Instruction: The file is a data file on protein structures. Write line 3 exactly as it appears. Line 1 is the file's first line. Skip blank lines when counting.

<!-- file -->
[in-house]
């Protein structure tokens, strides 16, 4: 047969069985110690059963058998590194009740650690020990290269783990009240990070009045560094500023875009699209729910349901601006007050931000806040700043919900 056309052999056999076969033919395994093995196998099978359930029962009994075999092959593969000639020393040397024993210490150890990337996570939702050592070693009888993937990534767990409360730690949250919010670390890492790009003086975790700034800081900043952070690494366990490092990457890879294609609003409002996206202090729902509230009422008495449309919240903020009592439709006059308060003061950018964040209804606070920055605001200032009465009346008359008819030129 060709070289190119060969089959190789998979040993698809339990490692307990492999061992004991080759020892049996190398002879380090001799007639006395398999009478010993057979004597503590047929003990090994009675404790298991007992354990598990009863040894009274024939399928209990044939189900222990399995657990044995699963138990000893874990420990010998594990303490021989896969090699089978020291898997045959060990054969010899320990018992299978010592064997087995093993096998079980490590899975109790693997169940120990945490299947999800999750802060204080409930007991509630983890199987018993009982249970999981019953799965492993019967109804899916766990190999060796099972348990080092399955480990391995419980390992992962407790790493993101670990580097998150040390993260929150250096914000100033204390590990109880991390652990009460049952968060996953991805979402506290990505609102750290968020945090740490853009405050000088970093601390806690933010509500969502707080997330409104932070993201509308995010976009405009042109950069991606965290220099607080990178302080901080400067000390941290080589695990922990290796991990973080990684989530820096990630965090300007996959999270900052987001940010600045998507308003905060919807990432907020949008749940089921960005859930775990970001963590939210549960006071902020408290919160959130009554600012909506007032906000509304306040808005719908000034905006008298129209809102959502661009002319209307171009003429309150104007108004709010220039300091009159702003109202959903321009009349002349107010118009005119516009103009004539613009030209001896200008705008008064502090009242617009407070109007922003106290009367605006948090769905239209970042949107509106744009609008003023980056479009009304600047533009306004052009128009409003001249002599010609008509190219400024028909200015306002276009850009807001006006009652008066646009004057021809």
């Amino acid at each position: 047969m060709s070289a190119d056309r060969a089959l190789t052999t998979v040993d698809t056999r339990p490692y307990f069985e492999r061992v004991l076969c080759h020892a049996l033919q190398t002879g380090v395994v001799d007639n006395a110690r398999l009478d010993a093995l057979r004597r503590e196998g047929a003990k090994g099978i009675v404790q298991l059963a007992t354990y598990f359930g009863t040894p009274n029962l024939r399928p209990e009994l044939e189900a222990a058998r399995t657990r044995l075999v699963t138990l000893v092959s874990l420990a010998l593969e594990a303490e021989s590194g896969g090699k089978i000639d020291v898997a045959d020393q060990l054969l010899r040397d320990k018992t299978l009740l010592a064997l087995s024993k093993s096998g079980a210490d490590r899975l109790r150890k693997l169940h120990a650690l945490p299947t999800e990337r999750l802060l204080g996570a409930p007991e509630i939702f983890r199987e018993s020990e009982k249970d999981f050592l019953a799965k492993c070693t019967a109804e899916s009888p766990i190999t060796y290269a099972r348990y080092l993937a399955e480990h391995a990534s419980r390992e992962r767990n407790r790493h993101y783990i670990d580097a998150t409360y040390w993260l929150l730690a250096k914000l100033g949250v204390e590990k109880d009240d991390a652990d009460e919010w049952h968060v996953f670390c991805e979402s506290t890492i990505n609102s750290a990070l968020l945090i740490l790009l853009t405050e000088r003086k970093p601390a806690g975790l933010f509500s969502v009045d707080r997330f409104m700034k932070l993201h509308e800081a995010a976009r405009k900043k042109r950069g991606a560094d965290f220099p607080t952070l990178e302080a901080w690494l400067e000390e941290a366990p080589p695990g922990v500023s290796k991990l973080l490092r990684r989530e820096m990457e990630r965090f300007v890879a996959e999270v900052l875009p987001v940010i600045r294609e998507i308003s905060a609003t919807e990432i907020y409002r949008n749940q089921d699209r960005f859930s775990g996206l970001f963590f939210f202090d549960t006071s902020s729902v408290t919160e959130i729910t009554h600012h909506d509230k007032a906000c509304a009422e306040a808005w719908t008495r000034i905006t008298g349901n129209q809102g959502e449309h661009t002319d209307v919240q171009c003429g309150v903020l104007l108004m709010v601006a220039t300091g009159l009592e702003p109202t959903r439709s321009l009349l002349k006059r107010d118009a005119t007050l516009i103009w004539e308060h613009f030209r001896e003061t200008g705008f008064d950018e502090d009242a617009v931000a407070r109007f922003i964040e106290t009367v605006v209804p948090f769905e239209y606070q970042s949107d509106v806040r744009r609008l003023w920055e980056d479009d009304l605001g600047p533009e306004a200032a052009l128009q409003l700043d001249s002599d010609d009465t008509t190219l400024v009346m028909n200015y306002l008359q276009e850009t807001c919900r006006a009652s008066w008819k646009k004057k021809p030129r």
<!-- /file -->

């Amino acid at each position: 047969m060709s070289a190119d056309r060969a089959l190789t052999t998979v040993d698809t056999r339990p490692y307990f069985e492999r061992v004991l076969c080759h020892a049996l033919q190398t002879g380090v395994v001799d007639n006395a110690r398999l009478d010993a093995l057979r004597r503590e196998g047929a003990k090994g099978i009675v404790q298991l059963a007992t354990y598990f359930g009863t040894p009274n029962l024939r399928p209990e009994l044939e189900a222990a058998r399995t657990r044995l075999v699963t138990l000893v092959s874990l420990a010998l593969e594990a303490e021989s590194g896969g090699k089978i000639d020291v898997a045959d020393q060990l054969l010899r040397d320990k018992t299978l009740l010592a064997l087995s024993k093993s096998g079980a210490d490590r899975l109790r150890k693997l169940h120990a650690l945490p299947t999800e990337r999750l802060l204080g996570a409930p007991e509630i939702f983890r199987e018993s020990e009982k249970d999981f050592l019953a799965k492993c070693t019967a109804e899916s009888p766990i190999t060796y290269a099972r348990y080092l993937a399955e480990h391995a990534s419980r390992e992962r767990n407790r790493h993101y783990i670990d580097a998150t409360y040390w993260l929150l730690a250096k914000l100033g949250v204390e590990k109880d009240d991390a652990d009460e919010w049952h968060v996953f670390c991805e979402s506290t890492i990505n609102s750290a990070l968020l945090i740490l790009l853009t405050e000088r003086k970093p601390a806690g975790l933010f509500s969502v009045d707080r997330f409104m700034k932070l993201h509308e800081a995010a976009r405009k900043k042109r950069g991606a560094d965290f220099p607080t952070l990178e302080a901080w690494l400067e000390e941290a366990p080589p695990g922990v500023s290796k991990l973080l490092r990684r989530e820096m990457e990630r965090f300007v890879a996959e999270v900052l875009p987001v940010i600045r294609e998507i308003s905060a609003t919807e990432i907020y409002r949008n749940q089921d699209r960005f859930s775990g996206l970001f963590f939210f202090d549960t006071s902020s729902v408290t919160e959130i729910t009554h600012h909506d509230k007032a906000c509304a009422e306040a808005w719908t008495r000034i905006t008298g349901n129209q809102g959502e449309h661009t002319d209307v919240q171009c003429g309150v903020l104007l108004m709010v601006a220039t300091g009159l009592e702003p109202t959903r439709s321009l009349l002349k006059r107010d118009a005119t007050l516009i103009w004539e308060h613009f030209r001896e003061t200008g705008f008064d950018e502090d009242a617009v931000a407070r109007f922003i964040e106290t009367v605006v209804p948090f769905e239209y606070q970042s949107d509106v806040r744009r609008l003023w920055e980056d479009d009304l605001g600047p533009e306004a200032a052009l128009q409003l700043d001249s002599d010609d009465t008509t190219l400024v009346m028909n200015y306002l008359q276009e850009t807001c919900r006006a009652s008066w008819k646009k004057k021809p030129r």